stanford prison exp

864

rosenhan’s study.. not to challenge psychiatry, nor even a nellie bly inspired curiosity about conditions.. but w a student request in his abnormal psych honors class at swarthmore college in 1969.. students saying the course was too concetpual and abstract.. so i said, ‘ok if you really want to know what mental patients are like, become mental patients’

875

in the face of such inexplicable acts (1969 – bomb threats on unis, manson murders, plane hijackings, nixon prolonging nam, ..) on a global scale, madness no longer seemed to be restricted to teh asylums.. some young men who had low draft numbers exploited the system by pretending to be our of their minds to get out of the war.. why not, after all? everything seemed insane

886

in 69 – madness was no longer shameful; it was for the poets, ,the artists, the thinkers of the world.. it was  amore enlightened way to live..  fritz perls’s slogan (popularized by timothy leary): ‘lose your mind and come to your senses’..

and then there were the drugs.. 2m americans had dropped acid by 1970, getting a glimpse of the ‘other side’ and joining the ‘revolution by consciousness’ convince, as joan didion wrote ‘that truth lies on the far side of madness’.. they did not want what society (their schools, their parents, nixon) needed from them..  young people moved to utopian communities in the middle of nowhere.. who is truly sane in a war ravaged world gone mad.. ken kesey’s one flew over the cuckoo’s nest did more than any other book to incite the pubic against psychiatry..  thought the book was intended to critique conformity on a grand scale, the novel will forever be associate w the evils of psychiatry..  the book , as one psychiatrist put it, ‘gave life to a basic distrust of the way in which psychiatry was being used for society’s purposes, rather than the purposes of the people who had mental illness’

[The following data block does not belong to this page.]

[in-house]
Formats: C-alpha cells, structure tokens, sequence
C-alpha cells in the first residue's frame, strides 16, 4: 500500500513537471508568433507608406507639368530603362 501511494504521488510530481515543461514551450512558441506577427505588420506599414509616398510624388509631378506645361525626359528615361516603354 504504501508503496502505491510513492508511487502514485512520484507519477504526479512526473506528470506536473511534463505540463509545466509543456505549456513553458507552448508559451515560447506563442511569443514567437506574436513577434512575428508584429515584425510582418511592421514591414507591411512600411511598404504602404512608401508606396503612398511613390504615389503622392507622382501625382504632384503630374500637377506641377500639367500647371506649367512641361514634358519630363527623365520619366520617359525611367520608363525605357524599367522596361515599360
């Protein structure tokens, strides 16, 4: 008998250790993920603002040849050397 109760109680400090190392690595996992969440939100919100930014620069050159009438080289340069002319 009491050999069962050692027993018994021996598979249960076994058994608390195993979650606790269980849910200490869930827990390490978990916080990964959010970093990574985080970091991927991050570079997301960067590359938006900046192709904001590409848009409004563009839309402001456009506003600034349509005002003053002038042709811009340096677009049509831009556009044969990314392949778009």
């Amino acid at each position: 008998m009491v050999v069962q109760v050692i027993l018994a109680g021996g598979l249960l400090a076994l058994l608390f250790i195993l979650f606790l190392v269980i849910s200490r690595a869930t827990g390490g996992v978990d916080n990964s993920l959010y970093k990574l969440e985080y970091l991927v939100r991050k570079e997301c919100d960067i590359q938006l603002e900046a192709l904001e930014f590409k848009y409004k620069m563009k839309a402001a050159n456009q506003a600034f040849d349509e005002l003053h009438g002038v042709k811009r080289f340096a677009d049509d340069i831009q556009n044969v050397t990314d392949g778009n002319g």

920

which was scarier: using psychiatric labels as a tool of oppression, or the possibility that many of these soviet psychiatrists actually believed that someone who didn’t support communism must be crazy?

and yet this exploitation of psychiatry was also happening in america – by the white house in particular.. to discredit daniel ellsberg.. – pentagon papers..

941

r d laing: theorized that insanity was sane response to an insane world.. schizophrenia, laing would write, was a super sanity – a kind of insight only those w truly open minds could achieve.. ‘light began to break thru cracks in our all too closed minds’

higashida autism law et al

952

alongside his rise as a guru.. laing seemed to grow into a caricature of kookiness.. as he flirted w ‘rebirthing’ sessions and other bogus 70s era treatments, along w copious drugs and alcohol..

964

the anti psychiatry movement made not so strange bedfellows w the civil rights movement. both united against a common enemy: the power of ‘the institution’ that decided what was ‘normal’ or ‘acceptable’ in society…

974

at swarthmores.. sit ins et al.. the crisis of 69 – week of canceled classes.. ended when beloved president courtney smith suffered a fatal heart attack in a campus stairwell.. one writer suggested smith died ‘from a broken heart’.. atmosphere on campus that spring was electric.. and these trade winds helped steer a delegation from rosenhan’s abnormal psych seminar to approach him..  a meeting that would set in motion a chain of events that would change the world

985

rosenhan had just arrived on campus the previous semester.. but.. walks.. as a guy who owned the place.. his previous position had been as a lecturer at princeton’s dept of psych.. and a research psychologist at ed testing service.. a group of test makers that helped shape the sat.. did studies to see if born good or bad.. testing how children respond to winning/losing/name-calling et al.. but rosenhan’s real talent was teaching. he had a way w people, a seductive quality

ugh

1412

clinicians had grown so reliant on these objective facts in the form of charts, percentages, and test results that they no longer saw their patients..

1789

his (carl’s) fifth and final hospitalization was the sot important of all- because it never happened.. hospital said – would never happen here.. carl was supposed to go.. but waylaid by flu and rosenhan didn’t replace him.. the result is, in my opinion, the most damning part of the study.. over the next 3 mos, the staff  kept an eagle eye out for any pseudo patients… of 193 new patients.. staff members labeled 41 w high certainty as probable pseudo patients; psychiatrists id’d 23.. proved once again that we react to the world by what we are primed to see..